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Nigeria urged to increase non-oil exports to Germany

Nigeria has been urged to find ways of improving and increasing its non-oil export to Germany.

The hint that Germany may be in need of more Nigerian products other than crude oil products came at a business gathering between German and Nigerian companies which held talks on deepening trade and investment ties between the two countries.

Germany’s acting consul general in Nigeria, Bernd Von Munchow-Pohl said Nigeria’s export activities to Germany are dominated by oil as 70 percent of Nigeria’s export to Germany is gulped by oil.

“There are some agricultural cultural products, there are also increasingly some food products, but I think we would like to see more non-oil products, Munchow-Pohl said.

Nigeria recorded a decline in trade in 2020 thanks to the pandemic. The value of Nigeria’s total trade, according to the Nigerian Bureau of Statistics (NBS), stood at N8,304.8billion in Q1,2020. This was 17.94 percent lower than the value recorded in Q4,2019 but 0.80 percent higher than the value recorded in Q1,2019.

The import component of this trade was valued at N4,221.9billion or 50.8 percent while the export component totalled N4,082.9billion indicating 49.2 percent of the total trade.

Crude oil accounted for N2,944.6billion representing 72.12 percent of total exports in Q1,2020. The value of crude oil export was 18.86 percent less than the value recorded in Q4, 2019, and 12.80 percent lower than the value recorded in the corresponding quarter of 2019.

Non-crude oil exports were valued at N1,138.3billion representing 27.9 export of total exports during the period under review.

Read also: Nigeria’s hope is non-oil and $1trn services export market – Awolowo

Munchow-Pohl believes there is great potential for Nigeria to achieve diversification in its, but it would require some investments, and also need supporting policies from the government to enable exporters to function so that the country would be less dependent on oil exports.

“In order to be less dependent on oil, it’s a question of the regulatory framework. What policies do you have in place that enable the production of certain things vis-à-vis importing them? It’s a policy framework and that is up to the government of Nigeria to make these happen,” Munchow-Pohl said told BusinessDay at the 9th German-Nigerian Business Forum (GNBF).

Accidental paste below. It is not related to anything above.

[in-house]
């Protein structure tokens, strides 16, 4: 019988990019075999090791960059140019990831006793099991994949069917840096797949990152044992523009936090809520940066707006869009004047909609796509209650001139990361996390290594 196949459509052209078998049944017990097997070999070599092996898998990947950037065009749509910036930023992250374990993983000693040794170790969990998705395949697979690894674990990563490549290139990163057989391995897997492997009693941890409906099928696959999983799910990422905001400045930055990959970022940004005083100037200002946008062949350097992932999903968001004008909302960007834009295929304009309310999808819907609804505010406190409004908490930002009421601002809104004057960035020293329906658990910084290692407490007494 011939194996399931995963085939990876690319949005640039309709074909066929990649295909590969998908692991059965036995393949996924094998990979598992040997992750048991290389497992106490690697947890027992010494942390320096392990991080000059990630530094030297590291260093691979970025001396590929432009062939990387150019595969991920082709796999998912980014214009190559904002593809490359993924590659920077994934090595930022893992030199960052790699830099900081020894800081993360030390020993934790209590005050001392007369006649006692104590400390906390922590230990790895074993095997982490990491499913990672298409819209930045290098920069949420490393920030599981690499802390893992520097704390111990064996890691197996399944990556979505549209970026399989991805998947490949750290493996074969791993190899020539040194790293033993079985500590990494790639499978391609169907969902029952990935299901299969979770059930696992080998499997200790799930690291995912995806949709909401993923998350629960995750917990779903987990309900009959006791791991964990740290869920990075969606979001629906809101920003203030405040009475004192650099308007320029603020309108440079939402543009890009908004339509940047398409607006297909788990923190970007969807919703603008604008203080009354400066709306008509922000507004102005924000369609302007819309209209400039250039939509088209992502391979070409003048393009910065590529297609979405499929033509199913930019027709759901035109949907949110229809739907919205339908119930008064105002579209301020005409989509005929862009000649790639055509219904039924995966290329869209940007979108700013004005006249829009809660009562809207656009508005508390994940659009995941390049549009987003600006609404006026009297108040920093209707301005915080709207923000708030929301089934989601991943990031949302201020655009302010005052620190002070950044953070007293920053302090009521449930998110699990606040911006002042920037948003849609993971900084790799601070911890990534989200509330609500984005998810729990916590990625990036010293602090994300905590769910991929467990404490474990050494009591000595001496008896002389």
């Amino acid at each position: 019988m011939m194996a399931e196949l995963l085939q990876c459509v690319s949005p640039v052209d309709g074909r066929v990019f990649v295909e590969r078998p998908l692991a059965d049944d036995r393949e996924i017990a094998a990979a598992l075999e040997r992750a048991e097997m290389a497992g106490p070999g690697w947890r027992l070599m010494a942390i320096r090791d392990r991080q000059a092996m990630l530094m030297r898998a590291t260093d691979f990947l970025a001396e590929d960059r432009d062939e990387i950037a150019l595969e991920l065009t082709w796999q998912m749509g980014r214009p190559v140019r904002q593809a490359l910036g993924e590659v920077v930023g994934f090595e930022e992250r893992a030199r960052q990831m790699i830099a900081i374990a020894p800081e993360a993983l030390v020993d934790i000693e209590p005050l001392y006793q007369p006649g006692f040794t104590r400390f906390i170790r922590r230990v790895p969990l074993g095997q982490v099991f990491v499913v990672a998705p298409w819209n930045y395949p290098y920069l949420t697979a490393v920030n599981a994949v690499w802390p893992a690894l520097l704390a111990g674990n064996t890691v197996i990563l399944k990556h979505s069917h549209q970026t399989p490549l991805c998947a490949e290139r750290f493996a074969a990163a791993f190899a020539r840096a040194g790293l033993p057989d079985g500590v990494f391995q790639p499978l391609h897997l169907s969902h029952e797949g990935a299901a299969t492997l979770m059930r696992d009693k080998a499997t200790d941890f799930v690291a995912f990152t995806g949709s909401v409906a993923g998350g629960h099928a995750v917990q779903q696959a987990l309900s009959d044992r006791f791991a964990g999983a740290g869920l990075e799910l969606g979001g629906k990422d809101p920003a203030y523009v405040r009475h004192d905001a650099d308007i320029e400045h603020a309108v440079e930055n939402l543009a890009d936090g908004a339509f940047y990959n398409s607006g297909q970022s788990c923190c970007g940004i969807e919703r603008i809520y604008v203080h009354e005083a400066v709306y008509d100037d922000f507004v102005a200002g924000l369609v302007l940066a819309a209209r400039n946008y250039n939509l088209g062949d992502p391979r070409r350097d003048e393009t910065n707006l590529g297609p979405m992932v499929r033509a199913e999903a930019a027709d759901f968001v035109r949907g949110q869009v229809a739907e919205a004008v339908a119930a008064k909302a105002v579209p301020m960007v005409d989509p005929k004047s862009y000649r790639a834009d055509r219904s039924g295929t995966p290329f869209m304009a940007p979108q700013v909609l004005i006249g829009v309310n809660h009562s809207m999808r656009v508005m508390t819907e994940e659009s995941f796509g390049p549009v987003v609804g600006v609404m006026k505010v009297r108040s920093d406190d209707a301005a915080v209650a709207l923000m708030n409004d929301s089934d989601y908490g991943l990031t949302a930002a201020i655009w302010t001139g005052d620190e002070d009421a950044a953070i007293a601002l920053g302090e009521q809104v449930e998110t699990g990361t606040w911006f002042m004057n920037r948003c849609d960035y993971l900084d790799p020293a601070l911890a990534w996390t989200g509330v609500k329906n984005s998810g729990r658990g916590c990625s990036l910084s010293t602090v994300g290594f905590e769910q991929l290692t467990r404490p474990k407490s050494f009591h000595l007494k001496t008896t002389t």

Organised by the German Industry and Commerce in Nigeria, the GNBF is a bilateral forum established to facilitate business relations between Nigerian and German companies.

The three-day forum, which started yesterday, brought together the right business partners, to talk about different business segments, different industries, technologies, innovation, and finance to promote trade relations between the two countries.

This year, panels and presentations focused on construction, finance, sustainability, energy and environment, food security, agribusiness, the African Continental Free Trade Agreement (AfCFTA), and many others.

“We’ve dedicated sessions for those industry areas to really make sure that the right people meet in the same room at the same time, said Katharina Felgenhauer, delegate of German Industry and Commerce in Nigeria.

Felgenhauer, while emphasising that Germany and Nigeria have maintained strong trade relations over the years, noted that in the last two years those trade relations have been greatly affected by the covid-19 pandemic by interruptions, supply chain, travel restrictions, and the general economic downturn.

She believes that Nigeria is an interesting and important market for German businesses, and despite Covid-19 shock, it is coming back strong.

“Nigeria is coming is back strong so, we’re here to accompany that process and make sure that German business partners take part and support this “coming back strong,” she said.

In his keynote address, Access Bank’s group managing director, Herbert Wigwe also expressed optimism that Nigeria will witness economic growth evidenced prior to the pandemic with stronger partnerships and collaborations between governments and private institutions.

“Not just in international trade volumes, but in local capacity which will provide employment and grow the local economy,” Wigwe adds.

The event was well attended by high-profile business persons and delegates and also sponsored by Siemens Energy, Access Bank, Aliko Dangote Foundation, Lagos Free Zone, and others.

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